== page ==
Australian Christmases are unlike most others. It's usually upwards of 30°C, the beaches are crowded, and the barbecues are fired up. Although I see the appeal of snow and hot chocolate and cosy fireplaces, I'm pretty partial to hot Christmases—who wouldn't love a water balloon fight or a dip in the pool on Christmas day? 

The warm weather also means that our climate is less than ideal for a hot meal; rather, it's more suited for a lighter, colder meal. While a few Aussie households maintain the tradition of a Christmas ham or turkey, most Australian tables are loaded with seafood on December 25th. Here's a look at what Christmas lunch looks like in Australia.


Monique Courtney

Let's get one thing straight: Australians don't throw shrimp on the barbie. We do, however, throw prawns on the barbie. Prawns are a staple in Australian Christmas lunches. They're easy to cook, delicious, and can feed tons of people. Here's an awesome recipe to try if you want to throw a few prawns on the barbie yourself.


Oysters are another common Australian Christmas food. They're perfect for special occasions like Christmas because they pair really well with other fancy things like champagne and caviar. Although oysters may seem intimidating to make, they're actually super simple and will definitely impress all your guests—here's a recipe if you don't believe me.


Monique Courtney

While there's not just one type of fish Australians like to eat on Christmas, snapper is a common fish as it has a really light, fresh, and almost sweet taste to it. It goes really well with avocado and mango, both of which are in season in Australia at Christmastime. Try out this delicious recipe next time you're in the kitchen!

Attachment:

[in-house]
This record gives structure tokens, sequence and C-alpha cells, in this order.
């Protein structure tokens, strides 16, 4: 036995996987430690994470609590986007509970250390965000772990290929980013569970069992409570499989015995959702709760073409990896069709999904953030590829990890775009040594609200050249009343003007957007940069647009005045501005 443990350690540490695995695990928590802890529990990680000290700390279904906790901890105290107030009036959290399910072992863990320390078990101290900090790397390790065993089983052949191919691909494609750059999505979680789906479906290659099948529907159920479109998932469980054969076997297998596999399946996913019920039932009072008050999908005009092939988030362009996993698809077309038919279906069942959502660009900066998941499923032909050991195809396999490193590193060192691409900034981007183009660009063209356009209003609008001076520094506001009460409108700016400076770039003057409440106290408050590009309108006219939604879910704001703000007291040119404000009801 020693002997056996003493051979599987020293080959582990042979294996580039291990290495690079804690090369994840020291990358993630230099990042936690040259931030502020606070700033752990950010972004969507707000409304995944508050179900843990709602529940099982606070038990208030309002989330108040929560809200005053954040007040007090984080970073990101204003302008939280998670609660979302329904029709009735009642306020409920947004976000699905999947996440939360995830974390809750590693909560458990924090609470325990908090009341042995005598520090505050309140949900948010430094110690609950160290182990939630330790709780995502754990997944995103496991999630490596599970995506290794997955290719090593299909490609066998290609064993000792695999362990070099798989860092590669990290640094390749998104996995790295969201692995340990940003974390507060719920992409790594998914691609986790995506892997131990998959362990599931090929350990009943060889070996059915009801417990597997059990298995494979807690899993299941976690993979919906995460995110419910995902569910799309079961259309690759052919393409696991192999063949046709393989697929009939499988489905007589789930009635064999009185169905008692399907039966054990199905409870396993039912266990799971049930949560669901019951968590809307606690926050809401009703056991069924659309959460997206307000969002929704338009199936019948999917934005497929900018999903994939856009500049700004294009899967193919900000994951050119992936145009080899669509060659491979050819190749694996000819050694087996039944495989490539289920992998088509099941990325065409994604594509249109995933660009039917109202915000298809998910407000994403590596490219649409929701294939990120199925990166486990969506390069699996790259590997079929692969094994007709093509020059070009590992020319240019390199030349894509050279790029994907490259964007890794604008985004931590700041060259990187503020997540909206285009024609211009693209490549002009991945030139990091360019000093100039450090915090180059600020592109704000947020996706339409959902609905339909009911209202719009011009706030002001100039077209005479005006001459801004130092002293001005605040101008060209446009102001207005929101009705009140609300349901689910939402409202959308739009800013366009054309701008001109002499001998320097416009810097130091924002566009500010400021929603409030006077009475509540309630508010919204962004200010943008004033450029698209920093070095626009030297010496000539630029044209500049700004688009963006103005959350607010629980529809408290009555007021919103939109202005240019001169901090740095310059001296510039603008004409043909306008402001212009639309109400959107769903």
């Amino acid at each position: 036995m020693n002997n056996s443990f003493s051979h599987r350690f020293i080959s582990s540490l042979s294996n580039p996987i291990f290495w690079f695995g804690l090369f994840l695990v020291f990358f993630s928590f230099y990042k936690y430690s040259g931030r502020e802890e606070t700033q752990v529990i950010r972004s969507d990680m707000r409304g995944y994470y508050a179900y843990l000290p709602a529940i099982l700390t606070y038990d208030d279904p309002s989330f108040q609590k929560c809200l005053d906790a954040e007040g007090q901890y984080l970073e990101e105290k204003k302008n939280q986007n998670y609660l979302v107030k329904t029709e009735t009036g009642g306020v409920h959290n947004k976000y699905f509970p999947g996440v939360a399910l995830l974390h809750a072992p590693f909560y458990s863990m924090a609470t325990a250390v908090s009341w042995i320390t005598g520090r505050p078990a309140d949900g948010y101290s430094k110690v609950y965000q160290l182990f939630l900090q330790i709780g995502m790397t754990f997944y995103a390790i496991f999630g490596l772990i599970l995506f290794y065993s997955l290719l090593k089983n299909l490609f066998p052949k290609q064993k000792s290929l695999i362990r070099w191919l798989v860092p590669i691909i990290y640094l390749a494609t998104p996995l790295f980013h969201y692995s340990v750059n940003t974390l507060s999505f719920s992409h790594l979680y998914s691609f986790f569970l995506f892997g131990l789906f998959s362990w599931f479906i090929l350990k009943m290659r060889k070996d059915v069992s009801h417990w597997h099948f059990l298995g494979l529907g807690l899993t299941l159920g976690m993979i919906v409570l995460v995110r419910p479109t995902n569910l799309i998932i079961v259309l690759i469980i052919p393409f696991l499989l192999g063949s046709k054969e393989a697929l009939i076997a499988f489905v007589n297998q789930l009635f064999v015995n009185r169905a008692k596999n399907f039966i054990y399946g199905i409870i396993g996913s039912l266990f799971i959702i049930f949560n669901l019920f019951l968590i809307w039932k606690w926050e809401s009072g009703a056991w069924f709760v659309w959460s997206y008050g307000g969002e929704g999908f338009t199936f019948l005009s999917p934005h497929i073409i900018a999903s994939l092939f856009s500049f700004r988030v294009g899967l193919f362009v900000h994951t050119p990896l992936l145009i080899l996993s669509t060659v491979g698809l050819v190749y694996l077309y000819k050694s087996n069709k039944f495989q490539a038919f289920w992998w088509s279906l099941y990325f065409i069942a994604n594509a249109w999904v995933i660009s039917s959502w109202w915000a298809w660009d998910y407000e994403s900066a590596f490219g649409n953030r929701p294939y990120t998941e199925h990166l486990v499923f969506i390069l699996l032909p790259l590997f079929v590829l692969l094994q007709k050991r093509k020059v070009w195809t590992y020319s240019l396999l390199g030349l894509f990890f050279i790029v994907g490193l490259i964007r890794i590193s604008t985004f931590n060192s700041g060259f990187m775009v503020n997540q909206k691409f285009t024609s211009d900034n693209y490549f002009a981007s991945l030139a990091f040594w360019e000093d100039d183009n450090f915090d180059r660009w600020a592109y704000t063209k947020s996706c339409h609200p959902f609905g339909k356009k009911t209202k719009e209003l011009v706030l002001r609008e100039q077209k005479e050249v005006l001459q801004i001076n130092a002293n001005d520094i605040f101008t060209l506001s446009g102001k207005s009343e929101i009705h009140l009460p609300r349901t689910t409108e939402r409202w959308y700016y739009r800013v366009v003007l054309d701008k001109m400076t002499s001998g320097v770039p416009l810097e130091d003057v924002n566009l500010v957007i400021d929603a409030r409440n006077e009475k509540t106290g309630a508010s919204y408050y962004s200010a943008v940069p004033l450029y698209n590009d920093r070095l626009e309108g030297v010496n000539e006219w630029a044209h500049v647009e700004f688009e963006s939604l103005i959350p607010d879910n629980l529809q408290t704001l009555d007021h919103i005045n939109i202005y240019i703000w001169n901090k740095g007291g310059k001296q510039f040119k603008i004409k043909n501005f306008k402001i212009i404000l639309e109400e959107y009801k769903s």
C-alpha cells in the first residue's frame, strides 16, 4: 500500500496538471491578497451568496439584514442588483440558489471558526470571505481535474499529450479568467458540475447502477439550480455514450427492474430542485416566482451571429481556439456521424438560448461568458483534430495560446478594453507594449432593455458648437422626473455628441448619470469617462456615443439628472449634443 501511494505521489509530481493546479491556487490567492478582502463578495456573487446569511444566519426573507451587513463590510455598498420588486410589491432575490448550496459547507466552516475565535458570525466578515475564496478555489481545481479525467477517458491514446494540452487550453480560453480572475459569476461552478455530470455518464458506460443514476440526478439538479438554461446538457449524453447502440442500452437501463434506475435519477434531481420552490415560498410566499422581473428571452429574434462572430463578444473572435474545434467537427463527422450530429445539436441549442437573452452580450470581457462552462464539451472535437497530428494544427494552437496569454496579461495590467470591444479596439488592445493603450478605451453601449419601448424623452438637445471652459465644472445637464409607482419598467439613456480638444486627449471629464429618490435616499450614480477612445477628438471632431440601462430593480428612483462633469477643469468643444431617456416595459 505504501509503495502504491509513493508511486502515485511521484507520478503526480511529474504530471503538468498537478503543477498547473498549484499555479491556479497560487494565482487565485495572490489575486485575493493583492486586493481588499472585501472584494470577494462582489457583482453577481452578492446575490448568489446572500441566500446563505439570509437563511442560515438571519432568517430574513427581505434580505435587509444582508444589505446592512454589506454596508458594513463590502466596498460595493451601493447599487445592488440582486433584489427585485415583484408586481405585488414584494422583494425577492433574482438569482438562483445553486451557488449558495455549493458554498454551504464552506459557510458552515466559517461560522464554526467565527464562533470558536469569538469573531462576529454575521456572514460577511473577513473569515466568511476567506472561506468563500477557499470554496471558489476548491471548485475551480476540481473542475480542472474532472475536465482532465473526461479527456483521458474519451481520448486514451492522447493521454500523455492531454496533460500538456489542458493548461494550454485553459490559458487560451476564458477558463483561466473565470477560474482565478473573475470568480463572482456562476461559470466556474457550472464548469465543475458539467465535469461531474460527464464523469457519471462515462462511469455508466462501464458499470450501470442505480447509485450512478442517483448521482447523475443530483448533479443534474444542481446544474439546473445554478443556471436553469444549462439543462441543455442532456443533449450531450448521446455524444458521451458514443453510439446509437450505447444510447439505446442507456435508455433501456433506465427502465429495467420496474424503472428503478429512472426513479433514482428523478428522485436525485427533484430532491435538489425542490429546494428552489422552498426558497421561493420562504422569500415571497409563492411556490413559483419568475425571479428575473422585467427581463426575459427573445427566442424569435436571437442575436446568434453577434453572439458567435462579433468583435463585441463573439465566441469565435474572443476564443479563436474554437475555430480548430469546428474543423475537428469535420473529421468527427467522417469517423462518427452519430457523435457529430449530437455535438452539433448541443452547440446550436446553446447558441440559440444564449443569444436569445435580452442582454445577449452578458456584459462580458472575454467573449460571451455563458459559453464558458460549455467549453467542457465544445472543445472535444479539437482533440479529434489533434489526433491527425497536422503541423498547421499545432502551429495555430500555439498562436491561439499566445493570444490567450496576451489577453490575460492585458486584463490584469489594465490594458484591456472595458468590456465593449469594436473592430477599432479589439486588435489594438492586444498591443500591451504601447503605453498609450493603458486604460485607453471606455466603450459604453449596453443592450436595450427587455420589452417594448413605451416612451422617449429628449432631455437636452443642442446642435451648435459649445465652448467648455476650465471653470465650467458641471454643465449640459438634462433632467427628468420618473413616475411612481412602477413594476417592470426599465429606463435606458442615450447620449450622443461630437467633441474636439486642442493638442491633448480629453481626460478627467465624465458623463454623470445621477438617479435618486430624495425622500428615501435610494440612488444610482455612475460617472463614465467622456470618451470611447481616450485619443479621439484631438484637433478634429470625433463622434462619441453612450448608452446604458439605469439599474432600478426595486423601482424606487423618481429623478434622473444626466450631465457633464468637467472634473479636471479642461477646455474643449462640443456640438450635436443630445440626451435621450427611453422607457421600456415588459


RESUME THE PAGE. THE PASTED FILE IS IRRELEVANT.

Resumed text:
Pavlova is a traditional Australian dessert and can be found in almost every household on Christmas day. It's beyond easy to make and is easily customisable to suit different tastes. The layers of merengue, whipped cream, and fruit make for the perfect combination of texture and taste. A typical pavlova (like this one) usually features berries and fruits that are in season, such as passionfruit and peaches. Personally, I like mine with passionfruit, raspberries, and shaved chocolate on top!


While the rest of the world sips on cosy, creamy, and spicy cocktails at Christmastime, Australians are usually found drinking Pimm's. Pimm's is a fruity, refreshing cocktail, usually served with tons of fresh fruit, mint, cucumber, and ice. It's sweet and delicious and super easy to drink. Sound good? Here's how to make it. This cocktail is especially great for Christmas because it's so easy to make in big batches! Pro tip: try substituting the ginger ale or lemonade for champagne—it is a holiday, after all.

While the holiday season is fun no matter what or how you celebrate, I personally love Australian Christmases best (even though I may be slightly biased). It's always an amazing time filled with sunshine, family, friends, and consuming as much pavlova as I want.